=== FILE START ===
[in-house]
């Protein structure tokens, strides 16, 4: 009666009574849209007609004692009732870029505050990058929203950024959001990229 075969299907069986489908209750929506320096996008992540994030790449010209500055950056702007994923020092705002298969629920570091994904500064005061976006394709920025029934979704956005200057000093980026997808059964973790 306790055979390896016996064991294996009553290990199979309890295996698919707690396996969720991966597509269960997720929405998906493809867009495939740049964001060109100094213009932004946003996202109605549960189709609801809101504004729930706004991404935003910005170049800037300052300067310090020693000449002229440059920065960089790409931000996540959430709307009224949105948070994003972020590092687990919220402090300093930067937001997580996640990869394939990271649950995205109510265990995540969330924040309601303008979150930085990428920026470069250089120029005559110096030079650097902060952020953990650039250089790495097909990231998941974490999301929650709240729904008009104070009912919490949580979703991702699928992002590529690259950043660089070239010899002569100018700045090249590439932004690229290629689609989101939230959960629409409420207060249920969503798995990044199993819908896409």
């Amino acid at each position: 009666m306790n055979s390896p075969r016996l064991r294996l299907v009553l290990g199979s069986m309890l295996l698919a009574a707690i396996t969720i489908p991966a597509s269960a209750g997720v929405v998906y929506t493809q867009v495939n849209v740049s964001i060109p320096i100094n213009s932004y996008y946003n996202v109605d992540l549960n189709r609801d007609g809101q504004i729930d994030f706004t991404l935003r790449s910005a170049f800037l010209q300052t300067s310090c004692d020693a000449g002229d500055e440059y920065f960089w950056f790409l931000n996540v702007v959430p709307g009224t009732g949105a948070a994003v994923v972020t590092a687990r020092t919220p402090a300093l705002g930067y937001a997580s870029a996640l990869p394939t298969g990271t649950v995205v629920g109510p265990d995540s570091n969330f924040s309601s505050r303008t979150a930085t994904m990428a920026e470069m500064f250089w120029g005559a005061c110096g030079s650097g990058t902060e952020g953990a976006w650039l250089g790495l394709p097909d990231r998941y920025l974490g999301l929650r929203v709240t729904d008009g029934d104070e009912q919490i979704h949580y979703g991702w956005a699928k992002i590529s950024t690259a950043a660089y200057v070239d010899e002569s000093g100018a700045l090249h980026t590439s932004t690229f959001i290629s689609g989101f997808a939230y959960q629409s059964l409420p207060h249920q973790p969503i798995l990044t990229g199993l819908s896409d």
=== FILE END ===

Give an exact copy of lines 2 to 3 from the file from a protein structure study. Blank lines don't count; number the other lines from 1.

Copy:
């Protein structure tokens, strides 16, 4: 009666009574849209007609004692009732870029505050990058929203950024959001990229 075969299907069986489908209750929506320096996008992540994030790449010209500055950056702007994923020092705002298969629920570091994904500064005061976006394709920025029934979704956005200057000093980026997808059964973790 306790055979390896016996064991294996009553290990199979309890295996698919707690396996969720991966597509269960997720929405998906493809867009495939740049964001060109100094213009932004946003996202109605549960189709609801809101504004729930706004991404935003910005170049800037300052300067310090020693000449002229440059920065960089790409931000996540959430709307009224949105948070994003972020590092687990919220402090300093930067937001997580996640990869394939990271649950995205109510265990995540969330924040309601303008979150930085990428920026470069250089120029005559110096030079650097902060952020953990650039250089790495097909990231998941974490999301929650709240729904008009104070009912919490949580979703991702699928992002590529690259950043660089070239010899002569100018700045090249590439932004690229290629689609989101939230959960629409409420207060249920969503798995990044199993819908896409």
């Amino acid at each position: 009666m306790n055979s390896p075969r016996l064991r294996l299907v009553l290990g199979s069986m309890l295996l698919a009574a707690i396996t969720i489908p991966a597509s269960a209750g997720v929405v998906y929506t493809q867009v495939n849209v740049s964001i060109p320096i100094n213009s932004y996008y946003n996202v109605d992540l549960n189709r609801d007609g809101q504004i729930d994030f706004t991404l935003r790449s910005a170049f800037l010209q300052t300067s310090c004692d020693a000449g002229d500055e440059y920065f960089w950056f790409l931000n996540v702007v959430p709307g009224t009732g949105a948070a994003v994923v972020t590092a687990r020092t919220p402090a300093l705002g930067y937001a997580s870029a996640l990869p394939t298969g990271t649950v995205v629920g109510p265990d995540s570091n969330f924040s309601s505050r303008t979150a930085t994904m990428a920026e470069m500064f250089w120029g005559a005061c110096g030079s650097g990058t902060e952020g953990a976006w650039l250089g790495l394709p097909d990231r998941y920025l974490g999301l929650r929203v709240t729904d008009g029934d104070e009912q919490i979704h949580y979703g991702w956005a699928k992002i590529s950024t690259a950043a660089y200057v070239d010899e002569s000093g100018a700045l090249h980026t590439s932004t690229f959001i290629s689609g989101f997808a939230y959960q629409s059964l409420p207060h249920q973790p969503i798995l990044t990229g199993l819908s896409d």